BERRYVILLE — Jeff Feaga, a West Virginian with roughly 20 years of experience in the environmental field, has been hired as Clarke County’s new natural resources planner.

Feaga succeeds Alison Teetor, who retired at the end of 2021 after more than 30 years of service to the county.

Most recently, Feaga has been a self-employed land steward for the Rolling Ridge Conservancy. In that role, he has marked and managed walking trails, identified and repaired environmental problems such as erosion along trails, and managed forestry and hunting on properties, his profile on the LinkedIn website shows.

Like Teetor, he has done a lot of mapping.

“I love (creating) maps,” Feaga said.

His career experience also has included stints as a soil conservationist for the U.S. Department of Agriculture’s Natural Resources Conservation Service and community restoration coordinator for Frederick County, Maryland. His duties in the latter role including spearheading the Monacacy & Catoctin Watershed Alliance’s activities, mentoring Chesapeake Conservation Corps volunteers and being a point of contact for residents interested in pursuing natural resources conservation projects.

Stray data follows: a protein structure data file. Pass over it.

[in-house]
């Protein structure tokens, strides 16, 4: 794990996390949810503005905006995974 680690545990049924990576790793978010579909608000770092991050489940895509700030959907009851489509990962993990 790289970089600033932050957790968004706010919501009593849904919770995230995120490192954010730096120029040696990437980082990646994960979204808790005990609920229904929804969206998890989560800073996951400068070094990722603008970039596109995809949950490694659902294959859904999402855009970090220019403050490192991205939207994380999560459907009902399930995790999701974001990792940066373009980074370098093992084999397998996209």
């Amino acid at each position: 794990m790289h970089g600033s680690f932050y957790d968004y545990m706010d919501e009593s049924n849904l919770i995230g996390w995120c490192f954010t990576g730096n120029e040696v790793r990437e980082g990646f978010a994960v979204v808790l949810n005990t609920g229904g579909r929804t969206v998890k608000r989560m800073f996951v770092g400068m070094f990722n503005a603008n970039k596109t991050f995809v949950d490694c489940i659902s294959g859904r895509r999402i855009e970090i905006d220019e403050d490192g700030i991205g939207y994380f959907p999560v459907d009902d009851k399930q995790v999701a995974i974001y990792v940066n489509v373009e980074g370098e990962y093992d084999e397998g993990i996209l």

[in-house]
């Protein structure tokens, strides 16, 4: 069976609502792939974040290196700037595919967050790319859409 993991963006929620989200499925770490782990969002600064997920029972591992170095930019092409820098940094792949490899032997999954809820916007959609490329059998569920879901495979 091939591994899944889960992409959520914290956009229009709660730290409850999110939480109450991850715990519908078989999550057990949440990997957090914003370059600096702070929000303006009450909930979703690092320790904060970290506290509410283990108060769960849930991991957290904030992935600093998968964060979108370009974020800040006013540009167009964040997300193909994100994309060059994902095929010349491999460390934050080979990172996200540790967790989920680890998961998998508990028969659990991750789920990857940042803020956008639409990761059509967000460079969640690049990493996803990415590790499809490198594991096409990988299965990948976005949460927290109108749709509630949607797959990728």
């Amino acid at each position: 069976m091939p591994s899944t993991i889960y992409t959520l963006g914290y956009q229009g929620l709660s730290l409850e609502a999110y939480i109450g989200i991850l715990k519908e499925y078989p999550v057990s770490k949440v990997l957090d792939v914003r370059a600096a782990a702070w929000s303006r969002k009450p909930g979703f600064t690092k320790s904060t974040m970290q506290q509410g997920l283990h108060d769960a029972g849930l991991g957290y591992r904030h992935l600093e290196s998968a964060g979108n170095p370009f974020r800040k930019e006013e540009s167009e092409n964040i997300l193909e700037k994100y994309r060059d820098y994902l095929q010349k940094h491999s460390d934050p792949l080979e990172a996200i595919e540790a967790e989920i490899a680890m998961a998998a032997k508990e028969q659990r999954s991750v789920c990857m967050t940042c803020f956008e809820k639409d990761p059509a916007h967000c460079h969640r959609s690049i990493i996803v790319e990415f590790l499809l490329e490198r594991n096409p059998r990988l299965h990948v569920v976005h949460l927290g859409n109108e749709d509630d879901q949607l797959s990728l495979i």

In addition, Feaga has been an adjunct professor for Hood College in Frederick, Maryland, for which he developed and taught a watershed hydrology course, and a research associate for Virginia Tech.

Feaga, who lives in Shepherdstown, West Virginia, earned a doctorate in wildlife science and a bachelors degree in environmental science from Virginia Tech. He earned a master’s degree in bioresource and water resource engineering from Oregon State University.

“He has a very extensive background, and he’s passionate about the issues he’ll have to deal with as a preservation planner,” said county Planning Director Brandon Stidham.

Feaga said he was interested in becoming Clarke County’s natural resources planner because, along with it being mostly rural, “it’s a small county where people know and work with each other closely.”

That should enable him to become involved in many projects benefiting the environment, he said.

— Contact Mickey Powell at

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